Review Article

Review Article: Recent Insights Into Clinical Decision-making in Severe Alcoholic Hepatitis

P. D. J. Dunne; E. H. Forrest


Aliment Pharmacol Ther. 2017;46(3):274-281. 

In This Article

Abstract and Introduction


Background: Alcoholic hepatitis is a severe acute manifestation of alcoholic liver disease with a high mortality. Management of patients with this condition has been a matter of controversy for many years; however, recent clinical studies have sought to improve the clinical approach to these patients.

Aim: To use these recent studies in order to guide clinical management.

Methods: A MeSH search of Medline was performed to specifically identify recent studies which influenced clinical diagnosis, assessment and management of alcoholic hepatitis.

Results: Fulfilment of clear clinical criteria including a minimum threshold of bilirubin, defined periods of jaundice and alcohol ingestion negates the need for liver biopsy in most patients. Corticosteroids improve short-term mortality only (28 day) with other factors such as abstinence likely to be significant in long-term outcome. Pentoxifylline is not an effective treatment. The Glasgow Alcoholic Hepatitis Score (GAHS) score can identify those patients likely to benefit from corticosteroids, but scores that include the evolution of bilirubin over 1 week of such treatment (such as the Lille Score) define "response". Underlying infection may contribute towards corticosteroid nonresponse and needs to be actively sought out and treated. Liver transplant remains controversial; however, it has been shown to be feasible in alcoholic hepatitis.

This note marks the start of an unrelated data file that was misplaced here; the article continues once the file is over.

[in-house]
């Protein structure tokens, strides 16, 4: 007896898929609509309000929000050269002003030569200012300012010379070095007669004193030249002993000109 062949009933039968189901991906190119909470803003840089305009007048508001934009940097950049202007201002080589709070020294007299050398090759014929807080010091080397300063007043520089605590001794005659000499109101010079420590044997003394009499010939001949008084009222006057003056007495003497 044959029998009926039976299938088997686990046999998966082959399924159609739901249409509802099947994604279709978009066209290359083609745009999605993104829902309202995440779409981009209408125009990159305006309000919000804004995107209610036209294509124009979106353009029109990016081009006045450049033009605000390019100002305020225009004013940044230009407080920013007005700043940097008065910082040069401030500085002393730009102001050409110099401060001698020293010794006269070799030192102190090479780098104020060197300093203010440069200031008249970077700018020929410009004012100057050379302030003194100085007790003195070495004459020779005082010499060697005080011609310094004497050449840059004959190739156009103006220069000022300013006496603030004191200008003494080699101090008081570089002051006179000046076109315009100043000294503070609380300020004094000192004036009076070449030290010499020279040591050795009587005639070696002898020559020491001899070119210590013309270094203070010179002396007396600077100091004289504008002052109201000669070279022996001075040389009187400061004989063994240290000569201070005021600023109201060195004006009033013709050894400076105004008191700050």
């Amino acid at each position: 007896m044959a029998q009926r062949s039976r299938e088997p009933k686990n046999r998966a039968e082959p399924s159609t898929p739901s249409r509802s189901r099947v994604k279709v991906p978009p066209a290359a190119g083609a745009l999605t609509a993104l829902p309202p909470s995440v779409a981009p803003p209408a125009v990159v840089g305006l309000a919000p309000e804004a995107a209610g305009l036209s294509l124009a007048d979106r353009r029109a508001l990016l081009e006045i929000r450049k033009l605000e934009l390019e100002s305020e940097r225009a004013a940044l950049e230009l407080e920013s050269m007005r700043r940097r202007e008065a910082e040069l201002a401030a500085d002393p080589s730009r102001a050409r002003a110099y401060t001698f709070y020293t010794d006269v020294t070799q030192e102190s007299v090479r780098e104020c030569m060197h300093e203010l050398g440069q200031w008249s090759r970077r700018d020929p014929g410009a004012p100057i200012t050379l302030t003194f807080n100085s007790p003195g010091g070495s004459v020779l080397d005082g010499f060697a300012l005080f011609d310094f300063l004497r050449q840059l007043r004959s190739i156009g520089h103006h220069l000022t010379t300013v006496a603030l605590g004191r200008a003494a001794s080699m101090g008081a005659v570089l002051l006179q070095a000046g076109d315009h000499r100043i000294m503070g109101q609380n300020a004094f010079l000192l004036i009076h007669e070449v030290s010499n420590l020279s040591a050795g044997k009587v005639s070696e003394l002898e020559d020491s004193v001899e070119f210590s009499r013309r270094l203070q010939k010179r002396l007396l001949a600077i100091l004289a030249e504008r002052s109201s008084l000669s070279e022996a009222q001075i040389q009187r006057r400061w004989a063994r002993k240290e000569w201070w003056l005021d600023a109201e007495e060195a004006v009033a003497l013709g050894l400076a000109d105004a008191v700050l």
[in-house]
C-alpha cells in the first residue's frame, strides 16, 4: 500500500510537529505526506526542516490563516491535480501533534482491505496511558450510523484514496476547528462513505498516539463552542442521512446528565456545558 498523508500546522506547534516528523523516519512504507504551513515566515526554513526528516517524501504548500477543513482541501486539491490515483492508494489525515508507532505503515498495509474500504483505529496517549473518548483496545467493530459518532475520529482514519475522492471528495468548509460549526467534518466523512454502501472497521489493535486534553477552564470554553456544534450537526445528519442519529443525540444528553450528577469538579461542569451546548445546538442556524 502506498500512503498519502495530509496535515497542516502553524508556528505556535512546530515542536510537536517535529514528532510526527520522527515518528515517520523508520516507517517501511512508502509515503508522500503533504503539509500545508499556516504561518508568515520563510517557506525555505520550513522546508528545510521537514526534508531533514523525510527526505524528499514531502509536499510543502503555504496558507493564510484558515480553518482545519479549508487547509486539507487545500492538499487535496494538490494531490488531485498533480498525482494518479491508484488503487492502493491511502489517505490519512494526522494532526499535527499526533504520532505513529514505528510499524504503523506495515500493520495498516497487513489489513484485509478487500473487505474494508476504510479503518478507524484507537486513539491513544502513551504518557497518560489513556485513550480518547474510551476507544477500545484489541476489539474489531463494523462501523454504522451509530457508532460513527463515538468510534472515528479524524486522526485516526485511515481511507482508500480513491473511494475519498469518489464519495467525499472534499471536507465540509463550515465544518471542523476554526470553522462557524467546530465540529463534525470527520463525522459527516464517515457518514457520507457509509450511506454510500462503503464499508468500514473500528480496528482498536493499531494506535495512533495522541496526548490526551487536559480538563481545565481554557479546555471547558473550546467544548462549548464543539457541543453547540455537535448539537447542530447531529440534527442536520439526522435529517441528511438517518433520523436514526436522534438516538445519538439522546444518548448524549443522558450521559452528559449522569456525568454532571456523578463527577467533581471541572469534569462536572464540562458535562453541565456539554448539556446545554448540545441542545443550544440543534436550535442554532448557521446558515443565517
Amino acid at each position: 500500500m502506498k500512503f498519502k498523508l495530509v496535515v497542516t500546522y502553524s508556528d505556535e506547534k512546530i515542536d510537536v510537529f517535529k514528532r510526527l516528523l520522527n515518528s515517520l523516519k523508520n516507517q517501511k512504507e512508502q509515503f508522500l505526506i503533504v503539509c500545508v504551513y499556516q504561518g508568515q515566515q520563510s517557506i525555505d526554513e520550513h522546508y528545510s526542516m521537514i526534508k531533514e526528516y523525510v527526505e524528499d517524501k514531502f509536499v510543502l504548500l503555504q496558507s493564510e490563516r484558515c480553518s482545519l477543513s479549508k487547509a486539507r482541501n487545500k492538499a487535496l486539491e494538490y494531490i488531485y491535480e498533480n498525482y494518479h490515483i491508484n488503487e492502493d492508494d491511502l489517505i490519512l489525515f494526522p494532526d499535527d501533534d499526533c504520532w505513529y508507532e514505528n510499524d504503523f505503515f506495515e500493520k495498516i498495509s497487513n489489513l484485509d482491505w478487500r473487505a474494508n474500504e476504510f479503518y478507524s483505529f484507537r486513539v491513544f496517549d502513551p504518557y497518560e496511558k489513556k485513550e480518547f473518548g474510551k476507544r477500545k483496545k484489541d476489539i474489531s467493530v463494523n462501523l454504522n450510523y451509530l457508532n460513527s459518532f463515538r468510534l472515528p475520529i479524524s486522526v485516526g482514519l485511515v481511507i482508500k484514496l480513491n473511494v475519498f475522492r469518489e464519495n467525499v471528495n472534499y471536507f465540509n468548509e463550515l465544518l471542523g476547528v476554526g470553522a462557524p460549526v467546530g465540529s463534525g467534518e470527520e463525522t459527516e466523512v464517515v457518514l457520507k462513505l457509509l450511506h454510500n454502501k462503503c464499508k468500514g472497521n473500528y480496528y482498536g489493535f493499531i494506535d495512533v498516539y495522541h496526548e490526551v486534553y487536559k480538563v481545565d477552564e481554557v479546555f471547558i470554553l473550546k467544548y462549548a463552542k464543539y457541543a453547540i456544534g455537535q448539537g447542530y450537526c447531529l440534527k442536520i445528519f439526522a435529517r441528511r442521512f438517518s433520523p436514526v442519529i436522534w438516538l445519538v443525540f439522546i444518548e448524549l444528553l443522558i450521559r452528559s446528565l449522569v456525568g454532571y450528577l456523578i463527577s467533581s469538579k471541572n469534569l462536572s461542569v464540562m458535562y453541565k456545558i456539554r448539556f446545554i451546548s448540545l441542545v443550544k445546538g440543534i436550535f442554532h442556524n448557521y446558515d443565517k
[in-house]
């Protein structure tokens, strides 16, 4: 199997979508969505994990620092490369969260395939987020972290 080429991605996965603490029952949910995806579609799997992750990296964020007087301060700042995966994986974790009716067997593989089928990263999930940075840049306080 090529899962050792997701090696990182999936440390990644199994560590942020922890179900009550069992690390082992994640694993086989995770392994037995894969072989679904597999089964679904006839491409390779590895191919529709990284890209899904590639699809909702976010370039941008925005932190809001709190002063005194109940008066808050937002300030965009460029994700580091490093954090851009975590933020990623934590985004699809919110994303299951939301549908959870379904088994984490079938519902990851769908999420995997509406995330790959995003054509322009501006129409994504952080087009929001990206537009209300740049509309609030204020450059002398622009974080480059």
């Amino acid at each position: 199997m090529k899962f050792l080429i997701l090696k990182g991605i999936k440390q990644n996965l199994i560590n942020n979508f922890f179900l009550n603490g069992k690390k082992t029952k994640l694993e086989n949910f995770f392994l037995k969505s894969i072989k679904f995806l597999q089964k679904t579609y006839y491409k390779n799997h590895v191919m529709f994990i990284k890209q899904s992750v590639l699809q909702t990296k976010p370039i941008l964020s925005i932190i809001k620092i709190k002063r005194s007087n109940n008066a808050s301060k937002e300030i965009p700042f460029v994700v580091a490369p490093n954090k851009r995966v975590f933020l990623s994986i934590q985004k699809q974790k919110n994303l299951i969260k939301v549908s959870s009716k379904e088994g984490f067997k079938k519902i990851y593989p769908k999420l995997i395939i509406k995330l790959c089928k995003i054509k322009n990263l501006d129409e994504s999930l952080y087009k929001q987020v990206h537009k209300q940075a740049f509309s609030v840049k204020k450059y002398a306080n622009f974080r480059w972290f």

Conclusions: Recent studies have helped to define patients who may benefit from corticosteroid treatment. However, there remains a need for more accurate scores of prognosis and treatment response, and a clear need for alternative treatments for those patients not responding to corticosteroid therapy.


Recent reviews in alcoholic hepatitis have provided both extensive and useful insight into the hypothesised pathogenesis, clinical picture and management of such a diagnosis.[1,2] The role of this review is to address the impact of recent studies upon our clinical decision-making and to identify gaps in our understanding which would benefit from further clinical research.